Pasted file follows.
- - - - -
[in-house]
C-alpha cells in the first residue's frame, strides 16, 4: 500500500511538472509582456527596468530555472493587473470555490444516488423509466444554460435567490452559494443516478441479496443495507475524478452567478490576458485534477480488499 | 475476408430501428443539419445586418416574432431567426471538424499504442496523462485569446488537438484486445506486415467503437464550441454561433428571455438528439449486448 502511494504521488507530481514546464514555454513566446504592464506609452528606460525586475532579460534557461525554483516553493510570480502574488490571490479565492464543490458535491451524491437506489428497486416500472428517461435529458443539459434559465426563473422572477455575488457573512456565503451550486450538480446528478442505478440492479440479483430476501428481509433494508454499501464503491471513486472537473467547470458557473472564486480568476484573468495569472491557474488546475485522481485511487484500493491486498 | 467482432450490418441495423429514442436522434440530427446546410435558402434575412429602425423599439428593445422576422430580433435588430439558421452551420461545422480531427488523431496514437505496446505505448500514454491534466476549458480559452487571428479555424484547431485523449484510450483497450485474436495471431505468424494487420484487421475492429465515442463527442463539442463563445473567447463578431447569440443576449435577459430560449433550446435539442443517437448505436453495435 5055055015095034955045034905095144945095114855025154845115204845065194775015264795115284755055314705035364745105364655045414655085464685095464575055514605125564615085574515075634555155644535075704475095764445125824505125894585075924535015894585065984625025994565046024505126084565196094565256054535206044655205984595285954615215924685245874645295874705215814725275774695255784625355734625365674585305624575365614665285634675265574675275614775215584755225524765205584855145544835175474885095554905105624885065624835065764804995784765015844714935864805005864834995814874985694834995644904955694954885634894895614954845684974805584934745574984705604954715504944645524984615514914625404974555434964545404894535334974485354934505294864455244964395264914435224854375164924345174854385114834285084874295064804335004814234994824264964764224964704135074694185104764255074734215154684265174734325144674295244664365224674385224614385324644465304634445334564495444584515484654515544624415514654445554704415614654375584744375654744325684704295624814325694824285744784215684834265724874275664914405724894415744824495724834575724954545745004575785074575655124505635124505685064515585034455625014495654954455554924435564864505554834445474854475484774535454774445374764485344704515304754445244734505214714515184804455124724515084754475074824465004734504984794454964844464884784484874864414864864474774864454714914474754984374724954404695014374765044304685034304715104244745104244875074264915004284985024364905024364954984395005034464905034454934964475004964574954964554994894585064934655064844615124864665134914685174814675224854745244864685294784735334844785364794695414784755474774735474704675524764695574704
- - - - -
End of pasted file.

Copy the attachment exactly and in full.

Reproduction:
[in-house]
C-alpha cells in the first residue's frame, strides 16, 4: 500500500511538472509582456527596468530555472493587473470555490444516488423509466444554460435567490452559494443516478441479496443495507475524478452567478490576458485534477480488499 | 475476408430501428443539419445586418416574432431567426471538424499504442496523462485569446488537438484486445506486415467503437464550441454561433428571455438528439449486448 502511494504521488507530481514546464514555454513566446504592464506609452528606460525586475532579460534557461525554483516553493510570480502574488490571490479565492464543490458535491451524491437506489428497486416500472428517461435529458443539459434559465426563473422572477455575488457573512456565503451550486450538480446528478442505478440492479440479483430476501428481509433494508454499501464503491471513486472537473467547470458557473472564486480568476484573468495569472491557474488546475485522481485511487484500493491486498 | 467482432450490418441495423429514442436522434440530427446546410435558402434575412429602425423599439428593445422576422430580433435588430439558421452551420461545422480531427488523431496514437505496446505505448500514454491534466476549458480559452487571428479555424484547431485523449484510450483497450485474436495471431505468424494487420484487421475492429465515442463527442463539442463563445473567447463578431447569440443576449435577459430560449433550446435539442443517437448505436453495435 5055055015095034955045034905095144945095114855025154845115204845065194775015264795115284755055314705035364745105364655045414655085464685095464575055514605125564615085574515075634555155644535075704475095764445125824505125894585075924535015894585065984625025994565046024505126084565196094565256054535206044655205984595285954615215924685245874645295874705215814725275774695255784625355734625365674585305624575365614665285634675265574675275614775215584755225524765205584855145544835175474885095554905105624885065624835065764804995784765015844714935864805005864834995814874985694834995644904955694954885634894895614954845684974805584934745574984705604954715504944645524984615514914625404974555434964545404894535334974485354934505294864455244964395264914435224854375164924345174854385114834285084874295064804335004814234994824264964764224964704135074694185104764255074734215154684265174734325144674295244664365224674385224614385324644465304634445334564495444584515484654515544624415514654445554704415614654375584744375654744325684704295624814325694824285744784215684834265724874275664914405724894415744824495724834575724954545745004575785074575655124505635124505685064515585034455625014495654954455554924435564864505554834445474854475484774535454774445374764485344704515304754445244734505214714515184804455124724515084754475074824465004734504984794454964844464884784484874864414864864474774864454714914474754984374724954404695014374765044304685034304715104244745104244875074264915004284985024364905024364954984395005034464905034454934964475004964574954964554994894585064934655064844615124864665134914685174814675224854745244864685294784735334844785364794695414784755474774735474704675524764695574704